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Stop, Look & Listen: Railroad Retirement Benefits Q&A

Answers are provided by Robert S. Kaufman

Portability of Railroad Service Credits and Estimating Future Benefits

(Posted December 1, 1997; Revised August 7, 1999)

Question 2: My company is no longer considered a railroad employer. All of the employees are now under Social Security. I earned 5 years of Railroad Retirement before the changeover, short of the 10 year vesting requirement. If, in the future, I go to work for another railroad, can I add my new credits to those I already have for vesting purposes? Also, I want to know how much I can get from Railroad Retirement if I become vested, but I can't seem to get a definitive answer.

Answer: The answer to the first part of your question is, yes, credits for Railroad Retirement can be accumulated from any company covered by the System. In this respect, Railroad Retirement credits are completely portable within the railroad industry. If you earn at least 5 more years of credits before retirement, you will be vested. Otherwise, the railroad credits you have will be switched to Social Security and count under that program.

The second part of your question on the amount of your "potential" Railroad Retirement benefits is not easy to answer. Until you're vested, there's no accurate way to project future earnings, inflation rates,and then estimate benefit amounts. But I can share some general information which may be helpful. In 1998, the average monthly benefit paid to retired workers by Railroad Retirement was $1,265 (compared to $770 by Social Security). For those workers who retired in 1998, Railroad Retirement benefits averaged $2,120 a month (compared to $980 a month under Social Security). Of course, the actual amount you would qualify for could be substantially less if you barely had 10 years of railroad work and fairly low earnings. Once you become vested, you should ask the local office of the Railroad Retirement Board (RRB) to make an estimate of your monthly benefits. To located the RRB office serving your area, check the White pages of the telephone directory under U.S. Government or go to the following Web site:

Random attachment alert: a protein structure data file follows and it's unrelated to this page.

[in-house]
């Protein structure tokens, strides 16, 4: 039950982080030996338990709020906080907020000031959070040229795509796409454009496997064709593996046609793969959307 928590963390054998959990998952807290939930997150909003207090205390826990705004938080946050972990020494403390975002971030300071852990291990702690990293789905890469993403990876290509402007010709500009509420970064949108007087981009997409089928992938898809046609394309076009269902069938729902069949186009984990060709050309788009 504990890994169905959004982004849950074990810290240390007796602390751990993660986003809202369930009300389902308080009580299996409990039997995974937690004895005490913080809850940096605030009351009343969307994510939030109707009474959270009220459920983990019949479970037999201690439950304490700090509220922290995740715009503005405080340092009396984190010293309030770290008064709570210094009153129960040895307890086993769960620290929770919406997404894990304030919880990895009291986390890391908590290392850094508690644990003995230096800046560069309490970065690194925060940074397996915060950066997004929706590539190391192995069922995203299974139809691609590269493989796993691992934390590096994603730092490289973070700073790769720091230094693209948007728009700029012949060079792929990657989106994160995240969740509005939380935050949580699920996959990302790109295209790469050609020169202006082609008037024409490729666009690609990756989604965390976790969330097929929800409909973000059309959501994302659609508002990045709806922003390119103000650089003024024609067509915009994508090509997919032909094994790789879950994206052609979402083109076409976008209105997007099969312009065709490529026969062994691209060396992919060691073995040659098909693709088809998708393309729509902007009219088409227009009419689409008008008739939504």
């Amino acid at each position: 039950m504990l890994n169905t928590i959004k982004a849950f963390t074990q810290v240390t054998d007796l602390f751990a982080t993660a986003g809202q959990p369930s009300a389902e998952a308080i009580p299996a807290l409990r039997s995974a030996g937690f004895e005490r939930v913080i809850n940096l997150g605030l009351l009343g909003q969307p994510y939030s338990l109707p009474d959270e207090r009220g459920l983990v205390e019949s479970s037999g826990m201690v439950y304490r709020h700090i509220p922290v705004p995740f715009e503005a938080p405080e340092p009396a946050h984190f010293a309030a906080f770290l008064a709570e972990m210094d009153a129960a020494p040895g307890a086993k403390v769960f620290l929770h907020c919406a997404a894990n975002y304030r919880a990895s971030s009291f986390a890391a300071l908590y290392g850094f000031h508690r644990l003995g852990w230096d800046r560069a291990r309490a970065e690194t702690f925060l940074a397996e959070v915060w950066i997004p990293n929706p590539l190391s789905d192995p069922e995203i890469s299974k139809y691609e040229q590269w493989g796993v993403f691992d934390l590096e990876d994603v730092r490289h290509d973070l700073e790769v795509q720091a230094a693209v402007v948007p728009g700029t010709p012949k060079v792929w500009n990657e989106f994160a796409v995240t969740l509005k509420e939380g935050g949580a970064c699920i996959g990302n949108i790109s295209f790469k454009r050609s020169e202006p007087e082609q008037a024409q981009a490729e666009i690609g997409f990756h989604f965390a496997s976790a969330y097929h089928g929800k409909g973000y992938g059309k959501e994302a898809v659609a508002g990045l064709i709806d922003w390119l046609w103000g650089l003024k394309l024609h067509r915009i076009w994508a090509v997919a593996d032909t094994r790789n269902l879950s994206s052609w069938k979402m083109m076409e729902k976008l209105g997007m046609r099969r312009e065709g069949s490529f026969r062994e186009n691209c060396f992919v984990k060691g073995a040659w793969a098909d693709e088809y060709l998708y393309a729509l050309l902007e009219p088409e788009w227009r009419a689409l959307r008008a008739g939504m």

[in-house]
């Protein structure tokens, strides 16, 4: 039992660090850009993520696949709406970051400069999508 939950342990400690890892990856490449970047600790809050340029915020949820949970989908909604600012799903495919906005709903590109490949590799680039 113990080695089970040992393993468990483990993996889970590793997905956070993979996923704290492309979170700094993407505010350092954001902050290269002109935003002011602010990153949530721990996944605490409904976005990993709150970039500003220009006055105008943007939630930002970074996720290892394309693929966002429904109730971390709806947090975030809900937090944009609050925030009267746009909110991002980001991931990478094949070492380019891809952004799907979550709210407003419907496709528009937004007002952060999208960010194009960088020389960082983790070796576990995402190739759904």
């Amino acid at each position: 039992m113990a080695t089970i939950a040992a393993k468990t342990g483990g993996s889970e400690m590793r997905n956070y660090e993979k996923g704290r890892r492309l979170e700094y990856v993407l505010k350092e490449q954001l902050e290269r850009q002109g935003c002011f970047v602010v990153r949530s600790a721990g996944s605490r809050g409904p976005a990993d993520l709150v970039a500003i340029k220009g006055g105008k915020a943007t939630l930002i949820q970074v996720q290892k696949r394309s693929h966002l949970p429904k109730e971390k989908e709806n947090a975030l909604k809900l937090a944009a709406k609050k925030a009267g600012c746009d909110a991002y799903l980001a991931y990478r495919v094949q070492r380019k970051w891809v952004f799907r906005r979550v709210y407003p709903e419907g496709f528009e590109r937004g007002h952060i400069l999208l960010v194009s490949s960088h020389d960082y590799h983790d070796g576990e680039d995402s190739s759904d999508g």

Important notice:

Answers are provided as general guidance on the subjects covered in the question and are not provided as legal advice to the questioner or to readers. Any legal issues should be reviewed by your legal counsel to apply the law to the particular facts of this and similar situations.

The law in this area changes frequently. Answers are believed to be correct as of the posting dates shown. The completeness or accuracy of a particular answer may be affected by changes in the law (statutes, regulations, rulings, court decisions, etc.) that occur after the date on which a particular Q&A is posted.

Copyright 1997-2017 Robert S. Kaufman
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